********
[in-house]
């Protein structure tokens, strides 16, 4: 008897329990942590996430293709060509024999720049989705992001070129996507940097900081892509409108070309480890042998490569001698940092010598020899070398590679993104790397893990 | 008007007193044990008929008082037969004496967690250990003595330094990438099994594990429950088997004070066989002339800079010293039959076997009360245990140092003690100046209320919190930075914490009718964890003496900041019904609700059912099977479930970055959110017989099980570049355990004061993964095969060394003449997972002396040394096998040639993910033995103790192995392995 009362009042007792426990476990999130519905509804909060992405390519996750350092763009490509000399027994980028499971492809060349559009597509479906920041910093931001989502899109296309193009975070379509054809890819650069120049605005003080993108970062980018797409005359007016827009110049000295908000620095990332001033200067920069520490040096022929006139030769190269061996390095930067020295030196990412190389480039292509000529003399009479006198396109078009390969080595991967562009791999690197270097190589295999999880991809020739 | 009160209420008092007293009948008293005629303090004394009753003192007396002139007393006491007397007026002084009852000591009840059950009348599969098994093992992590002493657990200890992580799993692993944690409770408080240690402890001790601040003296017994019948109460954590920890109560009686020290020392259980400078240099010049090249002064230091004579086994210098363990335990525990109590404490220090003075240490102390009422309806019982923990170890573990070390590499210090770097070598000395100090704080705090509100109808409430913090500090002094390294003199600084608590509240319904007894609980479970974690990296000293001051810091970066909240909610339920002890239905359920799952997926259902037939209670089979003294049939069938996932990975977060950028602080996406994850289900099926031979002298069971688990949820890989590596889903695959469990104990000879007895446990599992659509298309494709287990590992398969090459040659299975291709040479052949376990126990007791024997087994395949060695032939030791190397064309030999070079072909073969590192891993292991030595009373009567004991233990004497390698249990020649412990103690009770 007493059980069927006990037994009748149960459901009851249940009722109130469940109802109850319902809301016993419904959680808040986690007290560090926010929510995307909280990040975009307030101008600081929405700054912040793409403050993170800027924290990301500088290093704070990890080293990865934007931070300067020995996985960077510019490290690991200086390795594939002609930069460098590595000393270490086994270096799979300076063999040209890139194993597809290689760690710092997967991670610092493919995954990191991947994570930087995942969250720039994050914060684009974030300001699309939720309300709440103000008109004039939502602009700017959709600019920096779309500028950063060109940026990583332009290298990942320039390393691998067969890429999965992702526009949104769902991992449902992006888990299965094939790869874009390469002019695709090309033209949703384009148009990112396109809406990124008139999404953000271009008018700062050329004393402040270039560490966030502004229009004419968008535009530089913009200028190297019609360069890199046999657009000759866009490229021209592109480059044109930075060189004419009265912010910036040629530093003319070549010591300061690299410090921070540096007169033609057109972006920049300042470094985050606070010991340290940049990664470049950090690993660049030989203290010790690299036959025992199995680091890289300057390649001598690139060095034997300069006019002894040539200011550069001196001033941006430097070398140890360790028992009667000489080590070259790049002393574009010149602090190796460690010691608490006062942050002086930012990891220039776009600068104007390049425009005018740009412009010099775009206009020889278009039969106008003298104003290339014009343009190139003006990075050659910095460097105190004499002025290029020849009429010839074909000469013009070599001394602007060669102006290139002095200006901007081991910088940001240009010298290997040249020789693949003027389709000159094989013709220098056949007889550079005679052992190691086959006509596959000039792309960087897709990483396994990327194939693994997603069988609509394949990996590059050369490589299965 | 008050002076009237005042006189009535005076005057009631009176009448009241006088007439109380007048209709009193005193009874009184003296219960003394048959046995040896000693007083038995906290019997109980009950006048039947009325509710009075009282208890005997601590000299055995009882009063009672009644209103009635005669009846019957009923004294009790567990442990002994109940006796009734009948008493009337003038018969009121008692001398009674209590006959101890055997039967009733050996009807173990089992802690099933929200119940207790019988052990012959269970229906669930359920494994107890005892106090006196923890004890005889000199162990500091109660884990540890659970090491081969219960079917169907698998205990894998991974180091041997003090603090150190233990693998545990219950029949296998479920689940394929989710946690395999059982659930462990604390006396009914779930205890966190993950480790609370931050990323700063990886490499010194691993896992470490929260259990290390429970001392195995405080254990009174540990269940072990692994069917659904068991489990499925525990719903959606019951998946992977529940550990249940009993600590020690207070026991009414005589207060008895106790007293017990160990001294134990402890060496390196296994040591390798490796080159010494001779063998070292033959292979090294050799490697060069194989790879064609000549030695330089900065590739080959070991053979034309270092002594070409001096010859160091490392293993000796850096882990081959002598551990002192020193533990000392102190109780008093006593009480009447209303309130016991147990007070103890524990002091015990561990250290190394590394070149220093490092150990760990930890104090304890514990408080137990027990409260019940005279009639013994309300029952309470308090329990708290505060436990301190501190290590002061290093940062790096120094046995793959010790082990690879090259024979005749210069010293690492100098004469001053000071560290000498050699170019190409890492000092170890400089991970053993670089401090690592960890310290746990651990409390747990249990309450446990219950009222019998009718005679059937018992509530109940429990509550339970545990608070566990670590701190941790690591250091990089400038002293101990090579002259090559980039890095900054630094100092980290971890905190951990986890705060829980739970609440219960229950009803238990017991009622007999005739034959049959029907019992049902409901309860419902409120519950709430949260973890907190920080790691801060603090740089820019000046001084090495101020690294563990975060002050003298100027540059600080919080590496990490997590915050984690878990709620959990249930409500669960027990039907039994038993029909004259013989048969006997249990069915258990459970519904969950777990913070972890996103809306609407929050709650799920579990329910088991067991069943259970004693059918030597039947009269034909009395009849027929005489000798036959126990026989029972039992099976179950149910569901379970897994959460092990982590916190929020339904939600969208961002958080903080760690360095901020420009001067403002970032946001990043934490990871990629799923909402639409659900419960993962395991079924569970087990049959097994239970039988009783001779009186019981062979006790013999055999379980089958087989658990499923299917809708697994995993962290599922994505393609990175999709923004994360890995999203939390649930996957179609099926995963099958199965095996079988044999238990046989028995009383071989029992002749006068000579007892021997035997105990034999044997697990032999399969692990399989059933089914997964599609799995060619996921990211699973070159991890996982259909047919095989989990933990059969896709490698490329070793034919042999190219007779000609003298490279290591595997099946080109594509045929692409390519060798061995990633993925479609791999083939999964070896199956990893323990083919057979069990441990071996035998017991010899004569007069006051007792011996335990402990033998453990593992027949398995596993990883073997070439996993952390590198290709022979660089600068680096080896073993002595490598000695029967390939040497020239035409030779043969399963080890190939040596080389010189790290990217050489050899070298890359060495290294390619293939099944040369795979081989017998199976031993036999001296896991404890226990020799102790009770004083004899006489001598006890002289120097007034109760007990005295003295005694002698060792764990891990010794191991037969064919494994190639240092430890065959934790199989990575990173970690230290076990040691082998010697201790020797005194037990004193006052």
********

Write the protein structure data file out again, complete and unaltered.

[in-house]
């Protein structure tokens, strides 16, 4: 008897329990942590996430293709060509024999720049989705992001070129996507940097900081892509409108070309480890042998490569001698940092010598020899070398590679993104790397893990 | 008007007193044990008929008082037969004496967690250990003595330094990438099994594990429950088997004070066989002339800079010293039959076997009360245990140092003690100046209320919190930075914490009718964890003496900041019904609700059912099977479930970055959110017989099980570049355990004061993964095969060394003449997972002396040394096998040639993910033995103790192995392995 009362009042007792426990476990999130519905509804909060992405390519996750350092763009490509000399027994980028499971492809060349559009597509479906920041910093931001989502899109296309193009975070379509054809890819650069120049605005003080993108970062980018797409005359007016827009110049000295908000620095990332001033200067920069520490040096022929006139030769190269061996390095930067020295030196990412190389480039292509000529003399009479006198396109078009390969080595991967562009791999690197270097190589295999999880991809020739 | 009160209420008092007293009948008293005629303090004394009753003192007396002139007393006491007397007026002084009852000591009840059950009348599969098994093992992590002493657990200890992580799993692993944690409770408080240690402890001790601040003296017994019948109460954590920890109560009686020290020392259980400078240099010049090249002064230091004579086994210098363990335990525990109590404490220090003075240490102390009422309806019982923990170890573990070390590499210090770097070598000395100090704080705090509100109808409430913090500090002094390294003199600084608590509240319904007894609980479970974690990296000293001051810091970066909240909610339920002890239905359920799952997926259902037939209670089979003294049939069938996932990975977060950028602080996406994850289900099926031979002298069971688990949820890989590596889903695959469990104990000879007895446990599992659509298309494709287990590992398969090459040659299975291709040479052949376990126990007791024997087994395949060695032939030791190397064309030999070079072909073969590192891993292991030595009373009567004991233990004497390698249990020649412990103690009770 007493059980069927006990037994009748149960459901009851249940009722109130469940109802109850319902809301016993419904959680808040986690007290560090926010929510995307909280990040975009307030101008600081929405700054912040793409403050993170800027924290990301500088290093704070990890080293990865934007931070300067020995996985960077510019490290690991200086390795594939002609930069460098590595000393270490086994270096799979300076063999040209890139194993597809290689760690710092997967991670610092493919995954990191991947994570930087995942969250720039994050914060684009974030300001699309939720309300709440103000008109004039939502602009700017959709600019920096779309500028950063060109940026990583332009290298990942320039390393691998067969890429999965992702526009949104769902991992449902992006888990299965094939790869874009390469002019695709090309033209949703384009148009990112396109809406990124008139999404953000271009008018700062050329004393402040270039560490966030502004229009004419968008535009530089913009200028190297019609360069890199046999657009000759866009490229021209592109480059044109930075060189004419009265912010910036040629530093003319070549010591300061690299410090921070540096007169033609057109972006920049300042470094985050606070010991340290940049990664470049950090690993660049030989203290010790690299036959025992199995680091890289300057390649001598690139060095034997300069006019002894040539200011550069001196001033941006430097070398140890360790028992009667000489080590070259790049002393574009010149602090190796460690010691608490006062942050002086930012990891220039776009600068104007390049425009005018740009412009010099775009206009020889278009039969106008003298104003290339014009343009190139003006990075050659910095460097105190004499002025290029020849009429010839074909000469013009070599001394602007060669102006290139002095200006901007081991910088940001240009010298290997040249020789693949003027389709000159094989013709220098056949007889550079005679052992190691086959006509596959000039792309960087897709990483396994990327194939693994997603069988609509394949990996590059050369490589299965 | 008050002076009237005042006189009535005076005057009631009176009448009241006088007439109380007048209709009193005193009874009184003296219960003394048959046995040896000693007083038995906290019997109980009950006048039947009325509710009075009282208890005997601590000299055995009882009063009672009644209103009635005669009846019957009923004294009790567990442990002994109940006796009734009948008493009337003038018969009121008692001398009674209590006959101890055997039967009733050996009807173990089992802690099933929200119940207790019988052990012959269970229906669930359920494994107890005892106090006196923890004890005889000199162990500091109660884990540890659970090491081969219960079917169907698998205990894998991974180091041997003090603090150190233990693998545990219950029949296998479920689940394929989710946690395999059982659930462990604390006396009914779930205890966190993950480790609370931050990323700063990886490499010194691993896992470490929260259990290390429970001392195995405080254990009174540990269940072990692994069917659904068991489990499925525990719903959606019951998946992977529940550990249940009993600590020690207070026991009414005589207060008895106790007293017990160990001294134990402890060496390196296994040591390798490796080159010494001779063998070292033959292979090294050799490697060069194989790879064609000549030695330089900065590739080959070991053979034309270092002594070409001096010859160091490392293993000796850096882990081959002598551990002192020193533990000392102190109780008093006593009480009447209303309130016991147990007070103890524990002091015990561990250290190394590394070149220093490092150990760990930890104090304890514990408080137990027990409260019940005279009639013994309300029952309470308090329990708290505060436990301190501190290590002061290093940062790096120094046995793959010790082990690879090259024979005749210069010293690492100098004469001053000071560290000498050699170019190409890492000092170890400089991970053993670089401090690592960890310290746990651990409390747990249990309450446990219950009222019998009718005679059937018992509530109940429990509550339970545990608070566990670590701190941790690591250091990089400038002293101990090579002259090559980039890095900054630094100092980290971890905190951990986890705060829980739970609440219960229950009803238990017991009622007999005739034959049959029907019992049902409901309860419902409120519950709430949260973890907190920080790691801060603090740089820019000046001084090495101020690294563990975060002050003298100027540059600080919080590496990490997590915050984690878990709620959990249930409500669960027990039907039994038993029909004259013989048969006997249990069915258990459970519904969950777990913070972890996103809306609407929050709650799920579990329910088991067991069943259970004693059918030597039947009269034909009395009849027929005489000798036959126990026989029972039992099976179950149910569901379970897994959460092990982590916190929020339904939600969208961002958080903080760690360095901020420009001067403002970032946001990043934490990871990629799923909402639409659900419960993962395991079924569970087990049959097994239970039988009783001779009186019981062979006790013999055999379980089958087989658990499923299917809708697994995993962290599922994505393609990175999709923004994360890995999203939390649930996957179609099926995963099958199965095996079988044999238990046989028995009383071989029992002749006068000579007892021997035997105990034999044997697990032999399969692990399989059933089914997964599609799995060619996921990211699973070159991890996982259909047919095989989990933990059969896709490698490329070793034919042999190219007779000609003298490279290591595997099946080109594509045929692409390519060798061995990633993925479609791999083939999964070896199956990893323990083919057979069990441990071996035998017991010899004569007069006051007792011996335990402990033998453990593992027949398995596993990883073997070439996993952390590198290709022979660089600068680096080896073993002595490598000695029967390939040497020239035409030779043969399963080890190939040596080389010189790290990217050489050899070298890359060495290294390619293939099944040369795979081989017998199976031993036999001296896991404890226990020799102790009770004083004899006489001598006890002289120097007034109760007990005295003295005694002698060792764990891990010794191991037969064919494994190639240092430890065959934790199989990575990173970690230290076990040691082998010697201790020797005194037990004193006052």